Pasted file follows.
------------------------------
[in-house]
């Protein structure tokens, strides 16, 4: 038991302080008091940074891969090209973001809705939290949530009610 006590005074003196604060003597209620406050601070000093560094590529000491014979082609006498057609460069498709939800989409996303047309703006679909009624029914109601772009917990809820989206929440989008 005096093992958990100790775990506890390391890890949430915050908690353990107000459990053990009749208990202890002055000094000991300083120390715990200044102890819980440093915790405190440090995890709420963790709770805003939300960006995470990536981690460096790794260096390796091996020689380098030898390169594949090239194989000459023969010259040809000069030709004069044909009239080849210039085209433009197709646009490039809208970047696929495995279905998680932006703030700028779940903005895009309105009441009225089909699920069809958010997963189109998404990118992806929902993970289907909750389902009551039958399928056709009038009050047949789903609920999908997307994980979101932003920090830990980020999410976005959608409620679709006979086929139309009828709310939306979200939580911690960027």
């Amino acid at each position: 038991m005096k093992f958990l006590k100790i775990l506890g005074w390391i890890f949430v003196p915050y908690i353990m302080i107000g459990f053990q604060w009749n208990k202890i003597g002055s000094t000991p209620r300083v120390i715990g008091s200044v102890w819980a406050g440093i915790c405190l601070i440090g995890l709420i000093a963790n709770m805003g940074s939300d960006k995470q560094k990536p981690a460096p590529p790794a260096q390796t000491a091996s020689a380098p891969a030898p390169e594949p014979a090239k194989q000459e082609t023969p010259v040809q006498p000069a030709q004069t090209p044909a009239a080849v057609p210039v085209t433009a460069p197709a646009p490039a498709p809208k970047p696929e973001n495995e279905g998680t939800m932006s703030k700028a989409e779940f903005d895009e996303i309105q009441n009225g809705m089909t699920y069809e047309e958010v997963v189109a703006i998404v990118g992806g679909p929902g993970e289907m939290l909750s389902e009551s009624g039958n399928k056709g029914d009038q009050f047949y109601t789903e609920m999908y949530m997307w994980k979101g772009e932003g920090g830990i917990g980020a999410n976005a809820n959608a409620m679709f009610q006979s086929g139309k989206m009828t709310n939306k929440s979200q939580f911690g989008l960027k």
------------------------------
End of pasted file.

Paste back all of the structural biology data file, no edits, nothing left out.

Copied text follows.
[in-house]
């Protein structure tokens, strides 16, 4: 038991302080008091940074891969090209973001809705939290949530009610 006590005074003196604060003597209620406050601070000093560094590529000491014979082609006498057609460069498709939800989409996303047309703006679909009624029914109601772009917990809820989206929440989008 005096093992958990100790775990506890390391890890949430915050908690353990107000459990053990009749208990202890002055000094000991300083120390715990200044102890819980440093915790405190440090995890709420963790709770805003939300960006995470990536981690460096790794260096390796091996020689380098030898390169594949090239194989000459023969010259040809000069030709004069044909009239080849210039085209433009197709646009490039809208970047696929495995279905998680932006703030700028779940903005895009309105009441009225089909699920069809958010997963189109998404990118992806929902993970289907909750389902009551039958399928056709009038009050047949789903609920999908997307994980979101932003920090830990980020999410976005959608409620679709006979086929139309009828709310939306979200939580911690960027």
């Amino acid at each position: 038991m005096k093992f958990l006590k100790i775990l506890g005074w390391i890890f949430v003196p915050y908690i353990m302080i107000g459990f053990q604060w009749n208990k202890i003597g002055s000094t000991p209620r300083v120390i715990g008091s200044v102890w819980a406050g440093i915790c405190l601070i440090g995890l709420i000093a963790n709770m805003g940074s939300d960006k995470q560094k990536p981690a460096p590529p790794a260096q390796t000491a091996s020689a380098p891969a030898p390169e594949p014979a090239k194989q000459e082609t023969p010259v040809q006498p000069a030709q004069t090209p044909a009239a080849v057609p210039v085209t433009a460069p197709a646009p490039a498709p809208k970047p696929e973001n495995e279905g998680t939800m932006s703030k700028a989409e779940f903005d895009e996303i309105q009441n009225g809705m089909t699920y069809e047309e958010v997963v189109a703006i998404v990118g992806g679909p929902g993970e289907m939290l909750s389902e009551s009624g039958n399928k056709g029914d009038q009050f047949y109601t789903e609920m999908y949530m997307w994980k979101g772009e932003g920090g830990i917990g980020a999410n976005a809820n959608a409620m679709f009610q006979s086929g139309k989206m009828t709310n939306k929440s979200q939580f911690g989008l960027k």